Excerpt & Giveaway: Molly McAdams’s SHOW ME HOW

SHOW ME HOW by Molly McAdamsThe weekend is almost upon us, which means lots of time for reading! May we suggest this lovely excerpt from Molly McAdams's Show Me How, available next week?

After losing her love, Charlie did not think she would ever give her heart away again. But a secret admirer and a persistent childhood friend help pull Charlie into the light and make her see that love can be found where she least expects it.


June 4, 2022

The glow from the strings of lights became hazy and faraway, and the faces of the couples dancing on the floor in front of me blurred until they were unrecognizable. Until my thoughts were no longer on Knox and Harlow’s wedding reception, or Keith fast asleep in my arms as my fingers trailed over his little back.

Until my mind was consumed with nothing but a stranger’s notes, mentally poring over them again and again as I worried over the next response.

It will come, I told myself. It has to.

One of these days I’m going to come back for you, and your words won’t be here.

That had been the note waiting for me when I’d arrived at work that morning. Below, a phone number, and one final word ...


I hadn’t responded, and I hadn’t left my notebook when my shift had ended. I’d spent hours agonizing over whether or not I should message him—because calling him was out of the question—and even longer hating the giddy smile that refused to leave my face, and the stupid fluttering in my stomach.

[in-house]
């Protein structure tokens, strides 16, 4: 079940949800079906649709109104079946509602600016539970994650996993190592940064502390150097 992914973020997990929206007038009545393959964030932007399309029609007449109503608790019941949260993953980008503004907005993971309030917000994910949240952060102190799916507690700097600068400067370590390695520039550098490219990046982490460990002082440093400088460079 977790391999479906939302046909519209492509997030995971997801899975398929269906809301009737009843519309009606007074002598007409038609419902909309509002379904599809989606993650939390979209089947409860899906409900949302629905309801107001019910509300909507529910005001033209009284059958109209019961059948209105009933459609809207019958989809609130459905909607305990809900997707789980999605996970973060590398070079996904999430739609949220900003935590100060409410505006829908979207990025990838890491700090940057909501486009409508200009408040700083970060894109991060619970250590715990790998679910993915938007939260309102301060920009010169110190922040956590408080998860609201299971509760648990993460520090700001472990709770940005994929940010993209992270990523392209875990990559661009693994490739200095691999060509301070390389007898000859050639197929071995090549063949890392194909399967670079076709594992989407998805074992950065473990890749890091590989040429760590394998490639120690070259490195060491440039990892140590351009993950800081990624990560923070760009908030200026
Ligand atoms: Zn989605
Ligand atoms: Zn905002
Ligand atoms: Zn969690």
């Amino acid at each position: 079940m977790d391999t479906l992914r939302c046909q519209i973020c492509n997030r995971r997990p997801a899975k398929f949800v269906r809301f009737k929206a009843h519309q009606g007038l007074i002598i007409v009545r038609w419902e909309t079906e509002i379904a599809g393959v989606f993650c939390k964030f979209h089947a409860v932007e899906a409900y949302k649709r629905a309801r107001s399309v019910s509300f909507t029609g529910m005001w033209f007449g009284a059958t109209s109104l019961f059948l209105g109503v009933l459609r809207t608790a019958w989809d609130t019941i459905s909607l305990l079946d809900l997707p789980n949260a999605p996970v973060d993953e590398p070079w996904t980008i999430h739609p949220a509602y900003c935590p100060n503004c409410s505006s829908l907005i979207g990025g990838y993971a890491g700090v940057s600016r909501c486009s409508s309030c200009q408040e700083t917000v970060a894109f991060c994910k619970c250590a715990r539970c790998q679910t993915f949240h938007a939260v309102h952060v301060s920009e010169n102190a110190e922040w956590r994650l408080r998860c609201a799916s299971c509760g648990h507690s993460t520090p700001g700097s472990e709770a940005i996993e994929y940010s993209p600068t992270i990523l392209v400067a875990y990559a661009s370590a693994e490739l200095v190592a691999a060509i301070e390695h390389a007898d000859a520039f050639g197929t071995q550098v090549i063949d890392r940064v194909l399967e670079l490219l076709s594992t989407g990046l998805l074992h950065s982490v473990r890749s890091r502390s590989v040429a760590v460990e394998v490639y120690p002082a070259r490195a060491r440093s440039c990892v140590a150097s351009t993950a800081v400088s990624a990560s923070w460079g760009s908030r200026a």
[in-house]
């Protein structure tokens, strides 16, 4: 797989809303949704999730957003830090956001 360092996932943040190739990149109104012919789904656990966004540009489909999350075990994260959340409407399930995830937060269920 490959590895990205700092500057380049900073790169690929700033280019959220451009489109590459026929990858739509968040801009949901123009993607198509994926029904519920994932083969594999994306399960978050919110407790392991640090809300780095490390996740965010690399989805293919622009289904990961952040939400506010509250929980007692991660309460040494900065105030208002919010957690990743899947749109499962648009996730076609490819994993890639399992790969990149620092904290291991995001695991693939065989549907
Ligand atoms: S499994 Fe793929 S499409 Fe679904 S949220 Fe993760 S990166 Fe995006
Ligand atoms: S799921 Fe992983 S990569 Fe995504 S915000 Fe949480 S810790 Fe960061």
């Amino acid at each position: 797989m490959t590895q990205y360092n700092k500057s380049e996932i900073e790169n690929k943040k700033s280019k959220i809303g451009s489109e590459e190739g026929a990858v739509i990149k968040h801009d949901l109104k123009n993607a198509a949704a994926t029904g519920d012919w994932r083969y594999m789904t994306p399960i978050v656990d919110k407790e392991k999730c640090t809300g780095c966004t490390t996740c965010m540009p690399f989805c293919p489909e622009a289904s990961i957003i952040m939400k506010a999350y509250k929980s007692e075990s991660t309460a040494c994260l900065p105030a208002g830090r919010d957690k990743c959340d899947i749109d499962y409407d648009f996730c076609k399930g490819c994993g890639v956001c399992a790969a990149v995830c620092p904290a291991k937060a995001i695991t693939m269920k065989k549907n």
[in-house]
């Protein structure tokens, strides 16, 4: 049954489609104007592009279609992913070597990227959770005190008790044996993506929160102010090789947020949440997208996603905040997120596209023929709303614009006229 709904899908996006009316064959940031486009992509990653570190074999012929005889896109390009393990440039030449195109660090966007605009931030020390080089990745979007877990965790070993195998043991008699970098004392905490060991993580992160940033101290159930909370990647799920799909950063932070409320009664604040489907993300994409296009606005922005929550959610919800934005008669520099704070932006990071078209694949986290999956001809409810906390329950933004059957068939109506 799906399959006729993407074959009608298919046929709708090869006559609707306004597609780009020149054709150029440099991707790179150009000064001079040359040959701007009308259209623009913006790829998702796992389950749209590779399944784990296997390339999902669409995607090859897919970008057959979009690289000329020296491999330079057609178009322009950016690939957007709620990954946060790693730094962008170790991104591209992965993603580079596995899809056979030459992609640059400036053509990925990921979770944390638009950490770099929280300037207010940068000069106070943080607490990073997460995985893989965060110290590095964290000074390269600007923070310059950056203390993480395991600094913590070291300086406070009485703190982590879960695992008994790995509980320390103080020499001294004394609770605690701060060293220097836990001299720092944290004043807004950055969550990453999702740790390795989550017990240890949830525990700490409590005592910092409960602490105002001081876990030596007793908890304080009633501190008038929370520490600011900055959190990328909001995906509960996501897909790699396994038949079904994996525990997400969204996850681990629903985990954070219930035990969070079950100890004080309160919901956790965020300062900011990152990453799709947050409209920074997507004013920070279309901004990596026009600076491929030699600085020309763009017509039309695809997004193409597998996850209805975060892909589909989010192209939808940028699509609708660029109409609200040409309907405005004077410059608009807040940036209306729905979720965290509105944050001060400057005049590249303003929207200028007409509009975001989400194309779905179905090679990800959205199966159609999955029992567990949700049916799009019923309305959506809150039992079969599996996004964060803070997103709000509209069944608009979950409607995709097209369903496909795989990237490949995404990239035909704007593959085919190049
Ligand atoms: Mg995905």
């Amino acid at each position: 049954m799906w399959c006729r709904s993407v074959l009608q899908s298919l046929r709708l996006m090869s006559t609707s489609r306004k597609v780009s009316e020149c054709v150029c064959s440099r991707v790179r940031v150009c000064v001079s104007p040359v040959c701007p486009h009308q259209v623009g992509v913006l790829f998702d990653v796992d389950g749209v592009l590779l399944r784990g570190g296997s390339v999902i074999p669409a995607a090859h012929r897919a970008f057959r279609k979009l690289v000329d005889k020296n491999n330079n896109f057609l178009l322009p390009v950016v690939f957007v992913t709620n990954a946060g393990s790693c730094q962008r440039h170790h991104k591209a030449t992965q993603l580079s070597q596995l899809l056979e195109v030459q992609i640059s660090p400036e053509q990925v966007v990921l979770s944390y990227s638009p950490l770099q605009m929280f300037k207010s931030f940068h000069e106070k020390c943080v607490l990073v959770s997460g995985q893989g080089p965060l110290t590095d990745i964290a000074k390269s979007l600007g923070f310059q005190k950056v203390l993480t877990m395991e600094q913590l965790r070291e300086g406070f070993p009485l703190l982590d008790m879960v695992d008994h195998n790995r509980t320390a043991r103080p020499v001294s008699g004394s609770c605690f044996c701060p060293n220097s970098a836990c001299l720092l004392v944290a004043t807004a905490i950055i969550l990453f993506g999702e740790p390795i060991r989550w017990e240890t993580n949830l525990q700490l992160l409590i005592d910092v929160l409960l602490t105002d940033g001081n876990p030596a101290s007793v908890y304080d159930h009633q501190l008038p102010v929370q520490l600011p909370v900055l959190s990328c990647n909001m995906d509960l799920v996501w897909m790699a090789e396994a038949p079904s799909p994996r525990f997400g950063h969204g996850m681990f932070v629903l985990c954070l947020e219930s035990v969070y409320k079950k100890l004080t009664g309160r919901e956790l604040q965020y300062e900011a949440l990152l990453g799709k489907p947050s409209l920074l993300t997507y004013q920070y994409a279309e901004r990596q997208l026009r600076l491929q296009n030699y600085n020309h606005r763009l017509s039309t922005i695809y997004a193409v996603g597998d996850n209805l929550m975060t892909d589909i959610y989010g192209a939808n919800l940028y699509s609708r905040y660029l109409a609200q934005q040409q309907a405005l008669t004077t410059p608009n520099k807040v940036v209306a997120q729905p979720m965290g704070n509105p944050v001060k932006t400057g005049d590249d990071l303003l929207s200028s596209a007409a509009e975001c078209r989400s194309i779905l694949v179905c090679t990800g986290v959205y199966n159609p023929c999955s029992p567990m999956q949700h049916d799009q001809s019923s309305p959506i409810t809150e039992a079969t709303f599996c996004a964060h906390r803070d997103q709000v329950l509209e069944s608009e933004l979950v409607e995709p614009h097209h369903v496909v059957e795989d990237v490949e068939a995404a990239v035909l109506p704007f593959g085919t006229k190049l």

Because that’s all this was: stupid.

Because, as he’d pointed out, I didn’t know him and he didn’t know me. For all I knew, he was old and married. Or young...too young. This was stupid.

But despite every warning I told myself, I sent a message to the number when I arrived at Knox and Harlow’s wedding hours before. One word. Nothing profound; and nothing that would embarrass me if he’d given me a fake number.


I blinked quickly, bringing the reception back to focus, when the chair next to me was pulled out and someone filled it.

I looked over my shoulder, and my hand paused on Keith’s back for a second when I took in Graham, so close to me.

“Having fun?”

After a short hesitation, I nodded. “Are you?”

He stretched back in the chair, and took out the scene before us. “Yeah, still seems weird that it’s Knox’s wedding though.”

“Did you think it was going to be the three of you forever?” I asked softly, the teasing evident in my tone.

A short laugh was forced from his chest. His shoulders slid up in the barest of shrugs. “Kind of.”

“Deacon, Graham, and Knox...the Three Musketeers,” I mumbled, my eyes fell to my son as a smile touched my lips.